Phishers eye SA as 'easy target'

2014-05-12 11:20
Government departments and agencies should not be granted exceptional exemptions to the provisions of Popi legislation, a security firm says. (Duncan Alfreds, News24, file)

Government departments and agencies should not be granted exceptional exemptions to the provisions of Popi legislation, a security firm says. (Duncan Alfreds, News24, file)

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Cape Town - South Africans are exposed to increased risk in terms of conducting financial transactions online as the country is the second most targeted by cyber criminals, a security expert has asserted.

Globally, SA is the second most targeted country by phishers, and criminals using the technique are determined to steal sensitive data like personal financial information, said Drew van Vuuren, CEO of information security and privacy practice at 4Di Privaca.

The company specialises in security solutions and its research gels with a number of previous studies by industry groups and others which have reported an increase in targeted attacks aimed at stealing personal information.

Phishing is a form of attack where an internet user is directed to a fraudulent website designed to look like a banking or online shopping venue.

Once you input information like username and password, criminals usually close the session or, in some sophisticated cases, direct users to the legitimate site, completing the fraud.

Main target

4Di Privaca said the cost of phishing in SA was $320m in 2013, which accounted for 5% of the global total.

According to a survey conducted by Kaspersky Lab, 45% of phishing attacks were targeted using well-known names of banks and online payment systems.

That was up by 8% on 2012 as criminals pivot toward exploiting personal data harvested from fake websites.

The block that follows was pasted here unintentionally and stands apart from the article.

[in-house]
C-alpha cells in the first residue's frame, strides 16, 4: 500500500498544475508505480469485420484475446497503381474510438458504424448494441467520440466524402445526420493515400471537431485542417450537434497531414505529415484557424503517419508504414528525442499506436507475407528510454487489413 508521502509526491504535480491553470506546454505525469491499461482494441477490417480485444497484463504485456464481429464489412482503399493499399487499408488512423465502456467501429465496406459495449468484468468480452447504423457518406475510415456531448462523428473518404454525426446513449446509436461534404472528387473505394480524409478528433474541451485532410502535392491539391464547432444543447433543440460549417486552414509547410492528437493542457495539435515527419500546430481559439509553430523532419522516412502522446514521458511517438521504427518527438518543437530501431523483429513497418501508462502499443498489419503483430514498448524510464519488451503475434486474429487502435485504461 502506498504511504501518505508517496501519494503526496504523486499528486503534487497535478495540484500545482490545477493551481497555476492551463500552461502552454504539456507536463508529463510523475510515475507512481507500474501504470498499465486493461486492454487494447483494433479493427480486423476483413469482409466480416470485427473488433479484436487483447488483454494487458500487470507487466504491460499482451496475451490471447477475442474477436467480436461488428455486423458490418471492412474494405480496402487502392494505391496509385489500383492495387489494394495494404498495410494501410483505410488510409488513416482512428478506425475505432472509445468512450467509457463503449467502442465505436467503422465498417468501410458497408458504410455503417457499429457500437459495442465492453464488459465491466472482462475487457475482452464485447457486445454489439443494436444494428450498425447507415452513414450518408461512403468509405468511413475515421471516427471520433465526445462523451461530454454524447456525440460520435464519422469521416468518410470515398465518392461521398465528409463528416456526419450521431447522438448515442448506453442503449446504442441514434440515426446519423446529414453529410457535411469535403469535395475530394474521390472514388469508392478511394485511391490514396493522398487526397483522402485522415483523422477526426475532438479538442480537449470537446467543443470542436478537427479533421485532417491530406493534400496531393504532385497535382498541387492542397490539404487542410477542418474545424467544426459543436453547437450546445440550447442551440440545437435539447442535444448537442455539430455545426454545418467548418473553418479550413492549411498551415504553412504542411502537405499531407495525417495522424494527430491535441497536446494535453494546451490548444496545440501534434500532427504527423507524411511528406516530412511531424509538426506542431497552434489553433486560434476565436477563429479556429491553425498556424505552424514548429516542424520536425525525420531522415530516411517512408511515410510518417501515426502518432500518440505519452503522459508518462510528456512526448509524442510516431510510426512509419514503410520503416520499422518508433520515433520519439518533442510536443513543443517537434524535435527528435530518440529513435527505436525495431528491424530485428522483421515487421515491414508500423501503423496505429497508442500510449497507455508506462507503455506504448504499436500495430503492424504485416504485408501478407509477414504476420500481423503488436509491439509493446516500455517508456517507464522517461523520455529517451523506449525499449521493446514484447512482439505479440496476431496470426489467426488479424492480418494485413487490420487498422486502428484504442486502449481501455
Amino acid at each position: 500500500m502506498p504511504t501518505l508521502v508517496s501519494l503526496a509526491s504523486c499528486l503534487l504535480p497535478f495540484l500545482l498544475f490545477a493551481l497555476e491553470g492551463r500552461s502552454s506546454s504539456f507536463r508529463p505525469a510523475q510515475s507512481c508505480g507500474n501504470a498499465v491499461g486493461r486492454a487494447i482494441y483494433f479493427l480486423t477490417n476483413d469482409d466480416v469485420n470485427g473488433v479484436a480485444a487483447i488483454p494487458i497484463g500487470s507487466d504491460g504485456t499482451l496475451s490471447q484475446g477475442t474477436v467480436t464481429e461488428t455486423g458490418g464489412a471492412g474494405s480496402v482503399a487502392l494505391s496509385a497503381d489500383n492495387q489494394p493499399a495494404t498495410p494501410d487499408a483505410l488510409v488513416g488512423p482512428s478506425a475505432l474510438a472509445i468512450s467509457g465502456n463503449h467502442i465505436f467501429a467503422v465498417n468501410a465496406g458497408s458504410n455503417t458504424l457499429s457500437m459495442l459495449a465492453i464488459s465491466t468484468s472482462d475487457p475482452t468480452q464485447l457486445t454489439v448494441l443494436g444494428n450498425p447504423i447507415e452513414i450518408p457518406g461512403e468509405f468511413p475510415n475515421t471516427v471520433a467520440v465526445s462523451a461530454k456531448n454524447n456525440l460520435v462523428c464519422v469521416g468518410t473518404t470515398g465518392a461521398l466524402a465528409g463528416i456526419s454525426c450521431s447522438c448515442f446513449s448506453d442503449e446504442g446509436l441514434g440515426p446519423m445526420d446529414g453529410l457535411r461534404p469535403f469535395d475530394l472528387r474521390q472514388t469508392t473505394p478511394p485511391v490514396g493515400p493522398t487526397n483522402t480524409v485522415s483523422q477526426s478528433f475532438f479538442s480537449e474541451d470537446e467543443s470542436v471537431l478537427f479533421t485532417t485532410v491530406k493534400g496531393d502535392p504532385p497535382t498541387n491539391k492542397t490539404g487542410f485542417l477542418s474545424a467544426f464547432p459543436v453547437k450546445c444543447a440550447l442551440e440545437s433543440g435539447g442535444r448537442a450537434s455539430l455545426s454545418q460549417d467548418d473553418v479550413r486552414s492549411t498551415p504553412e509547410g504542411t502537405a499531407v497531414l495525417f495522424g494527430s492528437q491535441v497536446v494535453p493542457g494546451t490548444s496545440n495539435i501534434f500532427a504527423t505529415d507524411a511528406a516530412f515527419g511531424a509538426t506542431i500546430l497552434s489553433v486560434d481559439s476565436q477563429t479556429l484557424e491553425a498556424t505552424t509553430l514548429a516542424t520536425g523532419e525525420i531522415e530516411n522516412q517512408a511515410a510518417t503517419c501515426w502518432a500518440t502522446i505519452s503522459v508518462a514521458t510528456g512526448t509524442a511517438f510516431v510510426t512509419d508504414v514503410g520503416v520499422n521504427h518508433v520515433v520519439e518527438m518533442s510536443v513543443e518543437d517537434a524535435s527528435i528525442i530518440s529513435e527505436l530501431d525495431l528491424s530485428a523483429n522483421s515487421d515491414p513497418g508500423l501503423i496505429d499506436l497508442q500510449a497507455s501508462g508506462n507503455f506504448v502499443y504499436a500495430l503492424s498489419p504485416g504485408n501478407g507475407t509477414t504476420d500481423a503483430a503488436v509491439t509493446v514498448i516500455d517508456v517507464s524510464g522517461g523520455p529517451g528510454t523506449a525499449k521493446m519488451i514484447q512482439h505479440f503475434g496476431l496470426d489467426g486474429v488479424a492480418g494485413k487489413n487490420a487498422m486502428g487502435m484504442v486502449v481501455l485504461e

News24 fields a number of calls from disgruntled internet users who have been scammed in sophisticated phishers.

In many cases, the criminals may even follow-up their online scam with phone calls to re-assure victims, posing as Microsoft workers, antivirus company employees and even Sars representatives.

Unlike malware which infects a particular machine, phishing sites can potentially be a threat to any device that opens the website and scammers have been known to employ this technique in conjunction with spam e-mails.

Kaspersky said that in 2013, banks were the main target, used in over 70% of phishing attacks. That's up from 52% in 2012 and just four online payment platforms were used last year: PayPal, American Express, Master Card and Visa.

Banks in South Africa have systems in place to shut down phishing sites, but the process is largely reactive.

"When it comes to phishing... if it's a South African-based website that's actually sending out those mails, the systems that the banks have in place are able to detect those sites quite quickly. Within a short space of time, those sites are actually shut down," Kalyani Pillay, CEO of the South African Banking Risk Information Centre (Sabric) told News24 recently.

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